The Search – 2

Each one of us is an artist.

To realize that – the words of Godard makes sense.

“Three polarities, three contradictions, three paradoxes of filmography :- visual vs narrative, fiction vs documentary & reality vs abstraction.”

Though he was talking about films, it is true for the apparently cold, unforgiving world of mathematics and science.

Take for instance, the famous equation E = mc^2 . It is a narrative as well as a visual. It began from the world of imagination flowing into the strict rationale of science and its documentation. And it portrays a fine balance between reality and abstraction.

So the apparent distinction between the different disciplines like art, science, economics, history and literature is meaningless. There is an artist as a practitioner  behind each of these.

The artist tells us a story through poems, stories, narratives, films, painting, a finely crafted argument, analysis, cold logic, drama, design etc..

We are continually telling our stories and that is what makes our world.

In that way the world and its people are enriched.

What story do you have?

Simply tell it.

 

By Dibyendu De

Author of #PowerofSee

 

 

 

 

Advertisements

The Search — 1

Most of us are in an intense search.

A search that begins with engaging with the world and with our selves.

The intention of the search is discovery, understanding, learning and knowing our selves better and better. We start that by engaging with something that attracts us.

Behind all that lies our desire to know our selves better. It is an innate but dogged search for an identity, if there is one – whatever way we choose to engage with the world.

Such a search can be fascinating, frustrating, painful and illuminating.

While engaging with the world, our emotions and cognition come into full play.

At times, they hurt. At times, they make us happy. At times, we shriek with fear.

As a result we start developing strong likes, dislikes, hatred, desires, greed that cloak our real desires and heart’s longing; making the path towards fulfillment obscure and misty. As an undesirable consequence we can quickly get disillusioned and angry with our world and angry at our selves.

It might goad us to prove to the world that we exist. Or it might force us to pretend to be something which we are not. Or we might be pushed along the path of vanity, pride, ambition and passion — mired in deep unhappiness.

We fight with the world. We fight with our selves. We fight with others. This fight would not be over till we find a resolution and come to peace within ourselves.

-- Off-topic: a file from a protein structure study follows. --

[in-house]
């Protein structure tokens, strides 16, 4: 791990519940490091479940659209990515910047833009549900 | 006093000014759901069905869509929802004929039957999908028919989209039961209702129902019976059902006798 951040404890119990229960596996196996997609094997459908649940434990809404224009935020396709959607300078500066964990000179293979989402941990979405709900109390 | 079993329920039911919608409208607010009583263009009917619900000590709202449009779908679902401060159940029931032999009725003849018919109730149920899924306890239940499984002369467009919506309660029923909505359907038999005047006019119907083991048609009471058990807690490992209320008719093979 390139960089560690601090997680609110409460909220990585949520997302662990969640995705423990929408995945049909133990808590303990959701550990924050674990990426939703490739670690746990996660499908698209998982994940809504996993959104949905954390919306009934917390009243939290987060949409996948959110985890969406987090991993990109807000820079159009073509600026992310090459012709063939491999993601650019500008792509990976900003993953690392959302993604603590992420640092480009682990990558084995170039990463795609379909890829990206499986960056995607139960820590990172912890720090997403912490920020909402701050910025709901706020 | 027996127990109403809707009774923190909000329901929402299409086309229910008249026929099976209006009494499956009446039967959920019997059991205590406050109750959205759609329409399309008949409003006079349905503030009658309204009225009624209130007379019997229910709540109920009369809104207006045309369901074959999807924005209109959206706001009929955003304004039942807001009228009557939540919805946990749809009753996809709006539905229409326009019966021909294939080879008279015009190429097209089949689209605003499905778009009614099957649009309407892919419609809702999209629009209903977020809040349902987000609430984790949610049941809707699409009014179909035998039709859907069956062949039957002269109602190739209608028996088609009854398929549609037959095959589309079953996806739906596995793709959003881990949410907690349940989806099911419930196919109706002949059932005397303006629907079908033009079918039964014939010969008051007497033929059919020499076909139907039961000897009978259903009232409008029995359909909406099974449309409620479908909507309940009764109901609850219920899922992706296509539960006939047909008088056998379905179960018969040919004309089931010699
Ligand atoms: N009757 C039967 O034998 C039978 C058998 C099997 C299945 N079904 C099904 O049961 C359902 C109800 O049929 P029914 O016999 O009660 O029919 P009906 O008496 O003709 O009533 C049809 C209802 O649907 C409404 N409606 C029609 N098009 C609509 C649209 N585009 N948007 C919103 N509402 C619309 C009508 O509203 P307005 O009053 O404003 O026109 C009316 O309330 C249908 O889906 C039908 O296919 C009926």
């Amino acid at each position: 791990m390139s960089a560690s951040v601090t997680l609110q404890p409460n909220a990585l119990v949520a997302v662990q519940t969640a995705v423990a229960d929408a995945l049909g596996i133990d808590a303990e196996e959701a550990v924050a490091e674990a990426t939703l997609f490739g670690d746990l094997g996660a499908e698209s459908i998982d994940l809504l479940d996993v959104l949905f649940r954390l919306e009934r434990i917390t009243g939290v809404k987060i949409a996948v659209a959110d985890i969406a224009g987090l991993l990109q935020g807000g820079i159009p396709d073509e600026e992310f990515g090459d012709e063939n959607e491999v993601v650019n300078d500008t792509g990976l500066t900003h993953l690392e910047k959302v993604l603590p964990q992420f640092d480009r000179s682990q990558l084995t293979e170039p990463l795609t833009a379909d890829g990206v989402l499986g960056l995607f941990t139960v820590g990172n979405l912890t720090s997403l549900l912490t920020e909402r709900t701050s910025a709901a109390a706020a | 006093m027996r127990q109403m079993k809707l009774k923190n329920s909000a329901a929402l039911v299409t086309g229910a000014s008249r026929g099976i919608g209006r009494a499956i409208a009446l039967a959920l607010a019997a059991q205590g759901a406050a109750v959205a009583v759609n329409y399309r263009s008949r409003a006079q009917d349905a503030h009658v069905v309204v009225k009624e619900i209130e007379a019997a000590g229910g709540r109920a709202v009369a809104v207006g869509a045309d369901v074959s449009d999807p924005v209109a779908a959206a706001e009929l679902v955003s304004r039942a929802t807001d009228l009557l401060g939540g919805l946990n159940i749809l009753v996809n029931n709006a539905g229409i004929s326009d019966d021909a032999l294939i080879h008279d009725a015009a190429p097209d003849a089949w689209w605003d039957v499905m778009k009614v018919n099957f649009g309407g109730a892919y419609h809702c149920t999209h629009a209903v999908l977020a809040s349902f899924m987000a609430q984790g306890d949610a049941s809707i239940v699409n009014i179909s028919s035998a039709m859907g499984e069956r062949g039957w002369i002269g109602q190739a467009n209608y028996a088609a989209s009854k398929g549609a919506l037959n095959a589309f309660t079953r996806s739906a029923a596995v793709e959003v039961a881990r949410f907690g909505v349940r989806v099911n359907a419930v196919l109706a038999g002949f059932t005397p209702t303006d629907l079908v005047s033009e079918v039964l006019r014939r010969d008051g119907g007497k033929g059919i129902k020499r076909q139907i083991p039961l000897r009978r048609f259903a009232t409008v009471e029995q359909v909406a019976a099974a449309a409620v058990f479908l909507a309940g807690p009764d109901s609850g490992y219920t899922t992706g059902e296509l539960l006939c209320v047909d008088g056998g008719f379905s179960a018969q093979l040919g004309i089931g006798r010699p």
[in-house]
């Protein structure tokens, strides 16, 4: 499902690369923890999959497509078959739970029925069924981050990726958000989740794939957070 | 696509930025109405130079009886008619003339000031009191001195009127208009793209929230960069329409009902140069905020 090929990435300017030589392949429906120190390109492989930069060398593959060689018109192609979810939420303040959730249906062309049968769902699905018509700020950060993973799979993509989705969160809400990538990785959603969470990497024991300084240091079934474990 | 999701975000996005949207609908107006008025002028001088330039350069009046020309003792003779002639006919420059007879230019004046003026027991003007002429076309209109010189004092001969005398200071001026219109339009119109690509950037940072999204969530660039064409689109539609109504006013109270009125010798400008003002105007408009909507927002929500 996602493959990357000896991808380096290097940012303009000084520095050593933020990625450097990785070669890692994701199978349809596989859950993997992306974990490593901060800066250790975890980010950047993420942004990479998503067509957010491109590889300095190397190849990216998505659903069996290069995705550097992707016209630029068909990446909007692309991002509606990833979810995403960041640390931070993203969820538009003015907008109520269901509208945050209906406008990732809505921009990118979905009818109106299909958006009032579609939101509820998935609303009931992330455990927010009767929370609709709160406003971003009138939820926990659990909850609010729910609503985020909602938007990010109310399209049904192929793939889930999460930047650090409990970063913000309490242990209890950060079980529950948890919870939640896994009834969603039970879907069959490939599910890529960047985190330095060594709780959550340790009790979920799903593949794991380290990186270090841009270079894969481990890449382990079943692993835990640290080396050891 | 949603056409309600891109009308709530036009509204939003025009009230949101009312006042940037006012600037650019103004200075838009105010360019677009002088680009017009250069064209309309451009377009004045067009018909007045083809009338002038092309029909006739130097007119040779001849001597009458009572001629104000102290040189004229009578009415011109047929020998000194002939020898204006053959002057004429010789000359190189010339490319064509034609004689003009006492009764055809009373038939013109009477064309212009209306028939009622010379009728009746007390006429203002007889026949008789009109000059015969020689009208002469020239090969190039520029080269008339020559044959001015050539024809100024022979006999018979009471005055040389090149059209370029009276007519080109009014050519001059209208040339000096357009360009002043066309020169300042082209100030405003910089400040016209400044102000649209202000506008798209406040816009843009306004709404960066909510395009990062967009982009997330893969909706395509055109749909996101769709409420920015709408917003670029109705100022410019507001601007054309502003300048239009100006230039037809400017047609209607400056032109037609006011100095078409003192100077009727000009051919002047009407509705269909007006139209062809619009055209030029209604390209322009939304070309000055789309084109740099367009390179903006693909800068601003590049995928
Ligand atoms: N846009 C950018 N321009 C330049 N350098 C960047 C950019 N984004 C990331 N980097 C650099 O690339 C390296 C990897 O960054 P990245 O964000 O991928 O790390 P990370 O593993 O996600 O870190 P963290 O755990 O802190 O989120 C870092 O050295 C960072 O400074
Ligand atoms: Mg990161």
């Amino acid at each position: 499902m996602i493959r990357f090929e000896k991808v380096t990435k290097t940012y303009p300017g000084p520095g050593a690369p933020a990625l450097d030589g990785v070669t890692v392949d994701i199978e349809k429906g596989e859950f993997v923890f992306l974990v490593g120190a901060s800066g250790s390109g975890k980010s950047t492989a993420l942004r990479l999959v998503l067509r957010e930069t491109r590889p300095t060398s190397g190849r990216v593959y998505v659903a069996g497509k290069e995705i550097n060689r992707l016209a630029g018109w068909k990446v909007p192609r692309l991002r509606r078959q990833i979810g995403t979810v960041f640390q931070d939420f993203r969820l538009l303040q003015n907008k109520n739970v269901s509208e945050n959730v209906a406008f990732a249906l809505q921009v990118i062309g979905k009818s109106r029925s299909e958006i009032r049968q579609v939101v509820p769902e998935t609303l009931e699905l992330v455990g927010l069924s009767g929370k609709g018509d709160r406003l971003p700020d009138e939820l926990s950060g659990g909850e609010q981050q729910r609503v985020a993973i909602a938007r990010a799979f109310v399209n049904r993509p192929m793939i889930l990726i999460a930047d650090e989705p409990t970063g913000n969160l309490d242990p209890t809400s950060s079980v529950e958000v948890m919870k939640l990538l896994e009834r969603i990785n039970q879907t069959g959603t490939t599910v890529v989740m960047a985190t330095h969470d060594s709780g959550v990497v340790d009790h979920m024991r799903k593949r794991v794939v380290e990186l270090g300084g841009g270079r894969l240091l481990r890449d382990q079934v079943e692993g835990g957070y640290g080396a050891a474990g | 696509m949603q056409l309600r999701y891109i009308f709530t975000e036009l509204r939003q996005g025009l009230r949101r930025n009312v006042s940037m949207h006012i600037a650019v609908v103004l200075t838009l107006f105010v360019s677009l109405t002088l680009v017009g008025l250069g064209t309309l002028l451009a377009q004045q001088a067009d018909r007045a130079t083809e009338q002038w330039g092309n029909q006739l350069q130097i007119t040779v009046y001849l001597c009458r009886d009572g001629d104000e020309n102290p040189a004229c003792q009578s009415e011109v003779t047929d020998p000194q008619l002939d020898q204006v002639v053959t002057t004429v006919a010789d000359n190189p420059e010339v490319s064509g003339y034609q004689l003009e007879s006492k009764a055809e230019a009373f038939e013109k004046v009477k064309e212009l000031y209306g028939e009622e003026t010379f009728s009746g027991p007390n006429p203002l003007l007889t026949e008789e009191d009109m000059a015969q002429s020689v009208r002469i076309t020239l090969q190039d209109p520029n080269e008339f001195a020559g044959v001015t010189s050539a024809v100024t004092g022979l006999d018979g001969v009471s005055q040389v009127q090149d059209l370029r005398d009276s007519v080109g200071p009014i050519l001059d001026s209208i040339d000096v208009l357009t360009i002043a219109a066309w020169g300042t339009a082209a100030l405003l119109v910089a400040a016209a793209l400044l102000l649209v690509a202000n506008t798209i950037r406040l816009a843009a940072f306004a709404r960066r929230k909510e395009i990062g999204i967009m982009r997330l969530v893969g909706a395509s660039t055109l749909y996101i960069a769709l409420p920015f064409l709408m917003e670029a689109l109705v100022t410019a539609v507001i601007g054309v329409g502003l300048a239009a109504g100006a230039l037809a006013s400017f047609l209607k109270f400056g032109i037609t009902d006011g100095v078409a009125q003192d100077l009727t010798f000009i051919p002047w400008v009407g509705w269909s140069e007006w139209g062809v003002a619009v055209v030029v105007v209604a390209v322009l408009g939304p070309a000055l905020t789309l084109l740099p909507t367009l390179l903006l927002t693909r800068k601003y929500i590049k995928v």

It might come to such a pass that we might even think of secluding ourselves from society or think of leading a cloistered life or think of total renunciation or even welcome death.

But that is not what the search is all about.

Or is it the only path that we have at our disposal?

 

To be continued…

 

By Dibyendu De

Author of #PowerofSee

When People Choose to Engage?

Here is a story shared by a good friend of mine:

When a Toyota executive asked employees to brainstorm “ways to increase their productivity”, all he got back were blank stares. When he rephrased his request as “ways to make their jobs easier”, he could barely keep up with the amount of suggestions.

This story raises many questions, which are:

1. Why did the leader get ‘blank stares’ when he asked people to find ways to increase productivity?

2. Why did people readily engage with enthusiasm when asked by their leader to find ways to make their job easier?

3. Was the leader asking the same question in two different ways?

4. Did the questions show a leader’s intention to his/her people? Is demonstration of intention vital for meaningful engagement to take place?

5. When do people choose to engage?

6. Is there a general lesson in this story that a leader can learn and consistently apply in his/her work to engage people?

7. Can the same lesson be learned by teachers to engage their students?

8. Would the lesson be useful for parents, spouses and partners?

 

Review of the book, ‘Winning Anywhere – the Power of See’ by an Architect

This is a review of my book, ‘Winning Anywhere – the Power of See’ from a young architect.

Quote:

To be precise, this book has the caliber to boost energy above the threshold level of a person to deeply see something clearly.